Citizens of the World Beth Marshall believes that awareness of global citizenry is the true goal of language education
September 7th, 2016 | 1 Comment
Artist Christine Sun Kim was born deaf, and throughout her life thought that sound was only for able-hearing people. When she began making art that visually represents ASL through themes of music, everything changed. In some pieces, she visually represents the movements made in sign that mean a certain thing, like the sign for ‘all day’ which looks like the outline of a hemisphere.
Watch Kim talk about ASL, the power of interpreters, and her interaction with sound and language as a Deaf person below.
August 31st, 2016 | Leave your comments
African culture and language has had a massive influence over Latin American, South American, Caribbean, and other Spanish-speaking countries not only culturally (from Samba to carnivals), but also linguistically. Language Magazine rounded up ten Spanish words that come from African roots.
Marimba–a cognate that refers to a beating in the southern cone of South America.
Mucama–used for maid or servant in Uruguay, Argentina, and Brazil.
Guineo–used in Puerto Rico and the Dominican Republic for different types of bananas
Congo–used in Latin America for a term for a black man/woman, presumably stemming from the country Congo.
Ñame–a Spanish word for yam.
cachimbo/a–used for pipe in Latin America, a term for a poor man/woman in the Caribbean, and solider in the Andes.
Merengue–used to refer to the music and dance, along with meaning mess in the southern cone, and wimp in South America.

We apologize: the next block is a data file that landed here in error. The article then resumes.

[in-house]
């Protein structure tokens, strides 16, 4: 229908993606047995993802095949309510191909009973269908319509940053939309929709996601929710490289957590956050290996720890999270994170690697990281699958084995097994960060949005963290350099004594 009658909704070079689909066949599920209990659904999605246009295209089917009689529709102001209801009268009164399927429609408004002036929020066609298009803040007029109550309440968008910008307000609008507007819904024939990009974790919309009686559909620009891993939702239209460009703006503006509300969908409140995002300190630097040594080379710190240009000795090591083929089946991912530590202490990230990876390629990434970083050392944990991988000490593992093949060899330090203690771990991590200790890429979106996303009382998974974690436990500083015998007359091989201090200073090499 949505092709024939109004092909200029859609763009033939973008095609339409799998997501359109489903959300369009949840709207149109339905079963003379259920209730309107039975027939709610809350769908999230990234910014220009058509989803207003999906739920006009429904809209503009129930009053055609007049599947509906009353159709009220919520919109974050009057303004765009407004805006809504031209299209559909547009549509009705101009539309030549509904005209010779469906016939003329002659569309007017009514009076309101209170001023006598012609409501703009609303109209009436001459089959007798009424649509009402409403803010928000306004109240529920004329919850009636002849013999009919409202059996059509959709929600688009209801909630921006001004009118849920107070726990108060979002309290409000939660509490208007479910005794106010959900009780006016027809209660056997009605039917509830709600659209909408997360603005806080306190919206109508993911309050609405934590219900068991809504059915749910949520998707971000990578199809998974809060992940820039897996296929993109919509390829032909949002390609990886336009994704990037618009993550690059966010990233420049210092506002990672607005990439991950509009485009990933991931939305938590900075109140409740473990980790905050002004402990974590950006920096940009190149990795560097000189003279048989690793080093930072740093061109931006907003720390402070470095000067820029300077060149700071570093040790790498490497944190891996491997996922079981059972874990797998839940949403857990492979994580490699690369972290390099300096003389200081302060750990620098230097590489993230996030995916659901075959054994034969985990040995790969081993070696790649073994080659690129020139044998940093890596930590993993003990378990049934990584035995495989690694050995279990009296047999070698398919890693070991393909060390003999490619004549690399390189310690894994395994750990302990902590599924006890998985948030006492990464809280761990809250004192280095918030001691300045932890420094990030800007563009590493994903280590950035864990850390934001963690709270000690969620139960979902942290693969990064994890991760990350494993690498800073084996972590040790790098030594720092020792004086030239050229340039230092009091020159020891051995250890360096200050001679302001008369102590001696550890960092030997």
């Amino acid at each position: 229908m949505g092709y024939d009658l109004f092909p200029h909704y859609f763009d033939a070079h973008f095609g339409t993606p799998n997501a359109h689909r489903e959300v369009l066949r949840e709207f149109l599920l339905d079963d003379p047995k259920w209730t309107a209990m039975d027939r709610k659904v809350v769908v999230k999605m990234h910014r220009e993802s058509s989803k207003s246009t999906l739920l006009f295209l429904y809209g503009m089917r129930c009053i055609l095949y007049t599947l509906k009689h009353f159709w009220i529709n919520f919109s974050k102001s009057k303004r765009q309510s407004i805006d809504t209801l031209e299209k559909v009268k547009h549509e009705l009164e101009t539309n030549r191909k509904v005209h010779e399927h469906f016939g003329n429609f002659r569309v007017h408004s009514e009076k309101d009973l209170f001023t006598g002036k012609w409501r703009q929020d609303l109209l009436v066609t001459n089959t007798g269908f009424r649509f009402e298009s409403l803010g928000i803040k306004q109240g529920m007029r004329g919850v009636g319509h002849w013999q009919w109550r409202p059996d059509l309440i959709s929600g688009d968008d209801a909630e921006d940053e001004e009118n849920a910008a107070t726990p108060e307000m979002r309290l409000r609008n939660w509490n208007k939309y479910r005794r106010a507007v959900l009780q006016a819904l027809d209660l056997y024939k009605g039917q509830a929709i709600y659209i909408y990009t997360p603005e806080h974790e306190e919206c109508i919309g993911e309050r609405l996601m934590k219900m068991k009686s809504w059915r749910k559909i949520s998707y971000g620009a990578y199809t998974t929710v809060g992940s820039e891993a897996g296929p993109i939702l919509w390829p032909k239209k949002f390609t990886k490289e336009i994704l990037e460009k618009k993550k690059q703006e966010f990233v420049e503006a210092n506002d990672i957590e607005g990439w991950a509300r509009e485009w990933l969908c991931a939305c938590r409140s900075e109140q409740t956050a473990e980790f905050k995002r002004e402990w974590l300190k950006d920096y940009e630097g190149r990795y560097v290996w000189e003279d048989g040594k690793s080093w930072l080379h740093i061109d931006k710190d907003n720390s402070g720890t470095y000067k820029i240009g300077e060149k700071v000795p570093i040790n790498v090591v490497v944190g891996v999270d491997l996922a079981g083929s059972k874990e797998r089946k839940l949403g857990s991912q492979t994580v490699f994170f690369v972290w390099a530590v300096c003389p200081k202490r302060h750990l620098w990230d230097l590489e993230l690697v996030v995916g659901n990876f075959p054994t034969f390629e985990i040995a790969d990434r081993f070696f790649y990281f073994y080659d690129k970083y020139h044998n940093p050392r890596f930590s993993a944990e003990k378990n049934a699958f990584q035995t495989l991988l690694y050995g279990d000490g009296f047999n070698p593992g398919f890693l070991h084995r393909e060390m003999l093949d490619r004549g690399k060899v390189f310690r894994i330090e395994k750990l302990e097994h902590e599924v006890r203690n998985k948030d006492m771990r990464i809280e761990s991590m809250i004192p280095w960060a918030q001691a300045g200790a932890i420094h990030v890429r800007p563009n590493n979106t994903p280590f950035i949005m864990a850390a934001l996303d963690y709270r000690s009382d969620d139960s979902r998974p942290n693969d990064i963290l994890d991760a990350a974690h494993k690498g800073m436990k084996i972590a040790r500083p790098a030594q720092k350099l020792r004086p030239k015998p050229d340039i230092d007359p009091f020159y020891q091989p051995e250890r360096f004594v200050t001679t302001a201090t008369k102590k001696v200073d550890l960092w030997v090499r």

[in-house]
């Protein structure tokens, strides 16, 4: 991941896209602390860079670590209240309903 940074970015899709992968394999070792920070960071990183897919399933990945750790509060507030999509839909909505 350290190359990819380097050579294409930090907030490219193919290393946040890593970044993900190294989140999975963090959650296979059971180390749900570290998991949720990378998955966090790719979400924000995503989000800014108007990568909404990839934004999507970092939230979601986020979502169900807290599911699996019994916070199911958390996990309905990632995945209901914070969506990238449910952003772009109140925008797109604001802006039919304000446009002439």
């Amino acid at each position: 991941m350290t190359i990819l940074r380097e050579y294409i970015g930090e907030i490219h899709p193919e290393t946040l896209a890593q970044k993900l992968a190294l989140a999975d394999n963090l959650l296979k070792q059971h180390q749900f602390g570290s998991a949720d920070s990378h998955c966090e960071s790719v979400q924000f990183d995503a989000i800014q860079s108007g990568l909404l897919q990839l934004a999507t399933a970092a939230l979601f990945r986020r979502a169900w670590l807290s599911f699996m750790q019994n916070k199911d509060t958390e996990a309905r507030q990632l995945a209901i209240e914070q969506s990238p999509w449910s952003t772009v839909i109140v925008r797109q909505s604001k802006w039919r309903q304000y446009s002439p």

Mandinga–used for devil, evil spirit, and goblin in Latin America, black in the Caribbean, and effiminate in the south cone of South America.
Mondongo–Spanish word that means guts, and is often used as a word for tripe.
Chévere–used as a term or phrase for fantastic or great in Latin America.
Original reference from “A History of Afro-Hispanic Language” by John M. Lipski of Pennsylvania State University published by Cambridge University.
August 30th, 2016 | Leave your comments
A bumper crop of resources to help make the new academic year a success
August 23rd, 2016 | Leave your commentsTags: GoOpen
New Brunswick and Québec are celebrating 400 years of Francophone history by signing a joint declaration on the Canadian Francophonie, as a testimony to their deep attachment to the French language and to their desire to continue to advance and promote French in Canada. continue reading
August 22nd, 2016 | 1 Comment
Preschool skills are transferred from one language to the other
New research from the University of Missouri shows that Spanish-speaking preschoolers experience significant improvements in their English skills when they have a good grasp of Spanish letters and numbers. In another study, the researcher found that behavior traits play a role in English learning. These findings suggest that early education programs that connect children’s word and math skills in Spanish to those in English can increase school readiness for Spanish-speaking children. continue reading